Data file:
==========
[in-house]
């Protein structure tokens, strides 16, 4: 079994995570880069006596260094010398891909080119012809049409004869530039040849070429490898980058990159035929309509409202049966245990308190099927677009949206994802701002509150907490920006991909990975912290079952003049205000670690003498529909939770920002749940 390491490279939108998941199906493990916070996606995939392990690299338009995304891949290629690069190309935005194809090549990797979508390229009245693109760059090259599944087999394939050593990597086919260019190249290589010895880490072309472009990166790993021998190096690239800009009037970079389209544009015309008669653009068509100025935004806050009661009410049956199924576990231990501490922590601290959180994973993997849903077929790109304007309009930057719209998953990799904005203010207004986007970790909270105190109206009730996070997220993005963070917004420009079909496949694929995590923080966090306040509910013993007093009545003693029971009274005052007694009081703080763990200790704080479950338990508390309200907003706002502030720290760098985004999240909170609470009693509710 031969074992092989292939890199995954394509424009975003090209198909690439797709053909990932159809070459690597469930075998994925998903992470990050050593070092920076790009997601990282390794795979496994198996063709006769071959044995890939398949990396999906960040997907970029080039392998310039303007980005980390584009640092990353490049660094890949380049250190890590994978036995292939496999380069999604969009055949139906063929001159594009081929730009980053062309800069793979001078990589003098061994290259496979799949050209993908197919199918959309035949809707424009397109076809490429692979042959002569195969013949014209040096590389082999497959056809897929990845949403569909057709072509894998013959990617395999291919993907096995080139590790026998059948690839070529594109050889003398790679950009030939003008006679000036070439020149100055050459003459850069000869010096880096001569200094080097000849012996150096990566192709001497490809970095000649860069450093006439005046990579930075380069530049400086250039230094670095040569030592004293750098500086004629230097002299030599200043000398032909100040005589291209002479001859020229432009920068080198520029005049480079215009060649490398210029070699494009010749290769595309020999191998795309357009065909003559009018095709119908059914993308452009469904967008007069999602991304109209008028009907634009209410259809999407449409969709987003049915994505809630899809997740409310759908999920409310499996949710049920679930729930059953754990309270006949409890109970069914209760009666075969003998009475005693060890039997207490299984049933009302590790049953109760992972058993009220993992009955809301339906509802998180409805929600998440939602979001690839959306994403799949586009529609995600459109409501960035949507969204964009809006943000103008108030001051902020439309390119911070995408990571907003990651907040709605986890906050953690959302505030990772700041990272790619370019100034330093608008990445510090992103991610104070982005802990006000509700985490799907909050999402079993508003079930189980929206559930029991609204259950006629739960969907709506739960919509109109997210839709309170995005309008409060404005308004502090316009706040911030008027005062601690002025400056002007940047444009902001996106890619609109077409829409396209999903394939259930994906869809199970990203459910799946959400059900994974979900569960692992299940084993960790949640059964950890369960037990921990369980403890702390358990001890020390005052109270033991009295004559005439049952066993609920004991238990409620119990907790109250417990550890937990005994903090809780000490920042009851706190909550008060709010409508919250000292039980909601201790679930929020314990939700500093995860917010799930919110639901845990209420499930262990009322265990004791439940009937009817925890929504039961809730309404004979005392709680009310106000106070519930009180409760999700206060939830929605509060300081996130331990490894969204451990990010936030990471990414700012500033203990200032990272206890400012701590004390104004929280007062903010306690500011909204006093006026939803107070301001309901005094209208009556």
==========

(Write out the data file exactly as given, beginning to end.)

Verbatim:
[in-house]
């Protein structure tokens, strides 16, 4: 079994995570880069006596260094010398891909080119012809049409004869530039040849070429490898980058990159035929309509409202049966245990308190099927677009949206994802701002509150907490920006991909990975912290079952003049205000670690003498529909939770920002749940 390491490279939108998941199906493990916070996606995939392990690299338009995304891949290629690069190309935005194809090549990797979508390229009245693109760059090259599944087999394939050593990597086919260019190249290589010895880490072309472009990166790993021998190096690239800009009037970079389209544009015309008669653009068509100025935004806050009661009410049956199924576990231990501490922590601290959180994973993997849903077929790109304007309009930057719209998953990799904005203010207004986007970790909270105190109206009730996070997220993005963070917004420009079909496949694929995590923080966090306040509910013993007093009545003693029971009274005052007694009081703080763990200790704080479950338990508390309200907003706002502030720290760098985004999240909170609470009693509710 031969074992092989292939890199995954394509424009975003090209198909690439797709053909990932159809070459690597469930075998994925998903992470990050050593070092920076790009997601990282390794795979496994198996063709006769071959044995890939398949990396999906960040997907970029080039392998310039303007980005980390584009640092990353490049660094890949380049250190890590994978036995292939496999380069999604969009055949139906063929001159594009081929730009980053062309800069793979001078990589003098061994290259496979799949050209993908197919199918959309035949809707424009397109076809490429692979042959002569195969013949014209040096590389082999497959056809897929990845949403569909057709072509894998013959990617395999291919993907096995080139590790026998059948690839070529594109050889003398790679950009030939003008006679000036070439020149100055050459003459850069000869010096880096001569200094080097000849012996150096990566192709001497490809970095000649860069450093006439005046990579930075380069530049400086250039230094670095040569030592004293750098500086004629230097002299030599200043000398032909100040005589291209002479001859020229432009920068080198520029005049480079215009060649490398210029070699494009010749290769595309020999191998795309357009065909003559009018095709119908059914993308452009469904967008007069999602991304109209008028009907634009209410259809999407449409969709987003049915994505809630899809997740409310759908999920409310499996949710049920679930729930059953754990309270006949409890109970069914209760009666075969003998009475005693060890039997207490299984049933009302590790049953109760992972058993009220993992009955809301339906509802998180409805929600998440939602979001690839959306994403799949586009529609995600459109409501960035949507969204964009809006943000103008108030001051902020439309390119911070995408990571907003990651907040709605986890906050953690959302505030990772700041990272790619370019100034330093608008990445510090992103991610104070982005802990006000509700985490799907909050999402079993508003079930189980929206559930029991609204259950006629739960969907709506739960919509109109997210839709309170995005309008409060404005308004502090316009706040911030008027005062601690002025400056002007940047444009902001996106890619609109077409829409396209999903394939259930994906869809199970990203459910799946959400059900994974979900569960692992299940084993960790949640059964950890369960037990921990369980403890702390358990001890020390005052109270033991009295004559005439049952066993609920004991238990409620119990907790109250417990550890937990005994903090809780000490920042009851706190909550008060709010409508919250000292039980909601201790679930929020314990939700500093995860917010799930919110639901845990209420499930262990009322265990004791439940009937009817925890929504039961809730309404004979005392709680009310106000106070519930009180409760999700206060939830929605509060300081996130331990490894969204451990990010936030990471990414700012500033203990200032990272206890400012701590004390104004929280007062903010306690500011909204006093006026939803107070301001309901005094209208009556």